(Editor's note: Touch-sense interfaces, especially using capacitance sensing, are increasingly popular and common in consumer products, appliances, and even test instruments, including medical products. To see a list of all articles we have published on this topic, click here.)
(Part 1 looked at basics of capacitive sensing and tuning.)
Capacitive sensor performance is highly dependent on physical property/characteristics of the sensor board and environmental/operating conditions. For example, sensor performance is affected by sensor capacitance changes due to PCB manufacturing process variations, whenever overlay material or thickness changes, or the PCB vendor changes.
The challenges do not stop here. Parasitic capacitance also varies with environmental conditions (noise floor) such as temperature and humidity. Thus, a board tuned in the Alps may not work in the hot and humid climate of Hong Kong, resulting in more time and labor to tune the board again. To minimize yield losses due to process variation or vendor change, tuning needs to take into expected differences based on statistical analysis.
There may also be reasons when the board layout needs to be redone such as changing a button size, moving traces on the PCB to incorporate minor changes in the schematic, resizing the PCB to address different EMC/EMI issues, and so on. All of these modifications require that sensors be tuned again. Moreover, the tuning process needs a communication protocol and a host-side application to observe and analyze the raw sensor data. Extra I/O will be needed since tuning must be done after the final board has been made, creating potential issues for systems with pin constraints.
It is clear that tuning is not an easy job to do, requiring significant expertise and experience with the chips involved and an understanding of capacitive sensing effects at very low signal levels. When coupled the time-to-market constraints of the appliance market, tuning can impose significant delays and increases to system cost.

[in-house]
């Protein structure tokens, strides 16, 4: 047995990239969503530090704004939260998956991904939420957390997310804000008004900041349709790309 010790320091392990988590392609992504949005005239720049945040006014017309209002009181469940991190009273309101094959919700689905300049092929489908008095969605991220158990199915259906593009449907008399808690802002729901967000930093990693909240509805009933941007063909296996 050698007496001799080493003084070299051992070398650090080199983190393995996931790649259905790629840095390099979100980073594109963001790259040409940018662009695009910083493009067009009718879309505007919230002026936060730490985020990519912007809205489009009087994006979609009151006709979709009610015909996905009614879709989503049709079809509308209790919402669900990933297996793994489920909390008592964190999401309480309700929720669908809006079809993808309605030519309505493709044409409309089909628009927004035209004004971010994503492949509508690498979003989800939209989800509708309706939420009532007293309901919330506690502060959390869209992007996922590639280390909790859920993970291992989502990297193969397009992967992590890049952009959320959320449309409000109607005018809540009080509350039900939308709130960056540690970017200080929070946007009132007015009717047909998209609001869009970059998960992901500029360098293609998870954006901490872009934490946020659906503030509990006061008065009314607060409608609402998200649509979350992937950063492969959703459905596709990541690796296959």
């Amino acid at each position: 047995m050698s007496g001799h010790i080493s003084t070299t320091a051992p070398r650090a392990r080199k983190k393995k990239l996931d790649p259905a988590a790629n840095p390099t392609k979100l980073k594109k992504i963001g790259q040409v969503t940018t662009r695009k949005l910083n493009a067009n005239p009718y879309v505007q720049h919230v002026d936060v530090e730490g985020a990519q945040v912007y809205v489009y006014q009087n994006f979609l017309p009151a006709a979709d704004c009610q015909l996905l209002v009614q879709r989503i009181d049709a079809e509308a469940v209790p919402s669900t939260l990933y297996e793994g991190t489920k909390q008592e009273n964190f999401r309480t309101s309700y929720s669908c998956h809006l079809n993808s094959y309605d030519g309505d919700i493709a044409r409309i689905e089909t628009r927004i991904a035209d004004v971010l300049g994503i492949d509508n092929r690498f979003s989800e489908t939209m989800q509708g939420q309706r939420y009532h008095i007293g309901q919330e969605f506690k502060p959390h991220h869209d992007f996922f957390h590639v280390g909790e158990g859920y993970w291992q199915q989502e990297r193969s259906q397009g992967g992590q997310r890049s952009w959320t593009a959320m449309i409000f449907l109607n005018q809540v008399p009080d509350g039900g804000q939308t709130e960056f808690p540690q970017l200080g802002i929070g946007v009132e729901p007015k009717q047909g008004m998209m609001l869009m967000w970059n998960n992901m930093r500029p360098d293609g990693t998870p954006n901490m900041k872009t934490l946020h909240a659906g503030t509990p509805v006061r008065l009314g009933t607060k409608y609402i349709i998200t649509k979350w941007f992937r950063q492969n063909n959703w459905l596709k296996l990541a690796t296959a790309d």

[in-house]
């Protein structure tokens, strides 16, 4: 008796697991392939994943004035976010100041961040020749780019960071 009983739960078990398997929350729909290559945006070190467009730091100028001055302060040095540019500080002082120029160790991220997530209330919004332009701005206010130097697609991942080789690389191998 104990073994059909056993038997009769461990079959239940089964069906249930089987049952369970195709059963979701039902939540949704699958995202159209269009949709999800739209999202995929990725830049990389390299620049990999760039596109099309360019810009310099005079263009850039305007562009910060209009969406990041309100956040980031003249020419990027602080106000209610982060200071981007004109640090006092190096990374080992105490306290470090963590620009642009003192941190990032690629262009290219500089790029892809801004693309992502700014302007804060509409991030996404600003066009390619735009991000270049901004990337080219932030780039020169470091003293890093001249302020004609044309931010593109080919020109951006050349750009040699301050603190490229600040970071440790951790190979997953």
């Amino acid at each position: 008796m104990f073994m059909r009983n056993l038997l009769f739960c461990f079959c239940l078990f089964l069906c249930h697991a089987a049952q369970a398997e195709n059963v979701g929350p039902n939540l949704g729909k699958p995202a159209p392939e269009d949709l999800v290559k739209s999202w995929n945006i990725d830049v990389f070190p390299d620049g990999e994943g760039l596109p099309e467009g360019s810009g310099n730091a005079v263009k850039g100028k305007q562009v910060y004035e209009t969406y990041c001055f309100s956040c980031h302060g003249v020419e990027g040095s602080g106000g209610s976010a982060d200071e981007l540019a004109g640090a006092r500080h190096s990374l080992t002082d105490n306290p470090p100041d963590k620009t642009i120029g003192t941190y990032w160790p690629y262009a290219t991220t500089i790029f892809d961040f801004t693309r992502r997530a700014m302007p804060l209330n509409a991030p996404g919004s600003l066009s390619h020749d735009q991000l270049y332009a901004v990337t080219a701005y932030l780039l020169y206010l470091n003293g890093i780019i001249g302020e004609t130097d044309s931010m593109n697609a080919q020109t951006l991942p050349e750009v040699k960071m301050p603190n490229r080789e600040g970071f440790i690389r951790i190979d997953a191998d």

To cost-effectively handling design constraints and market needs, tuning is most efficiently implemented to be handled by the appliance itself. An ideal self-tuning system will perform this task as shown in Figure 7.
Figure 7: Self-tuning-based capacitive sensing system
In systems capable of self-tuning capacitive sensing, there will be numerous algorithms to achieve a workable touch-sense system. At a basic level, self-tuning done by the appliance is no different from manual tuning. Looking at Figure 7, it can be seen that some tasks are done once upon power up (one-time compensation) while other must be performed continuously (dynamic compensation).
Self-tuning capacitive sensing systems must calculate the best parameter settings for the sensors based on the appliance and expected operating environment.
Clock: The capacitive sensing systems referred to in this article are based on switched-capacitor theory. In contrast, a physical sensor capacitor is emulated to form a resistor by charging and discharging the sensor capacitor in consecutive cycles. Emulated resistance is proportional to the sensor capacitor value and is measured using a current source in conjunction with an analog-to-digital conversion stage to compute the actual value of sensor capacitor.
Proper emulation of resistance requires the sensor capacitor to be charged and discharged at a frequency that provides enough time for the capacitor to charge and discharge fully. Therefore, the switching frequency should be adjusted in accordance with the absolute sensor capacitance and should be reduced if the sensor capacitance is higher.
Resolution: Since this system converts the capacitance of the sensor to counts, the smallest change in capacitance which can be measured is dependent upon the resolution of system. The required resolution can be calculated using the parasitic capacitance and required sensitivity.
Scan Time: This is one of the most important turning parameters from a system specification point of view. However, the noise added to the system will increase as the resolution of scanning is increased. To compensate for this increase in noise, the scan time of sensors must be “stretched” to integrate the noise and reduce its effect on capacitance measurements.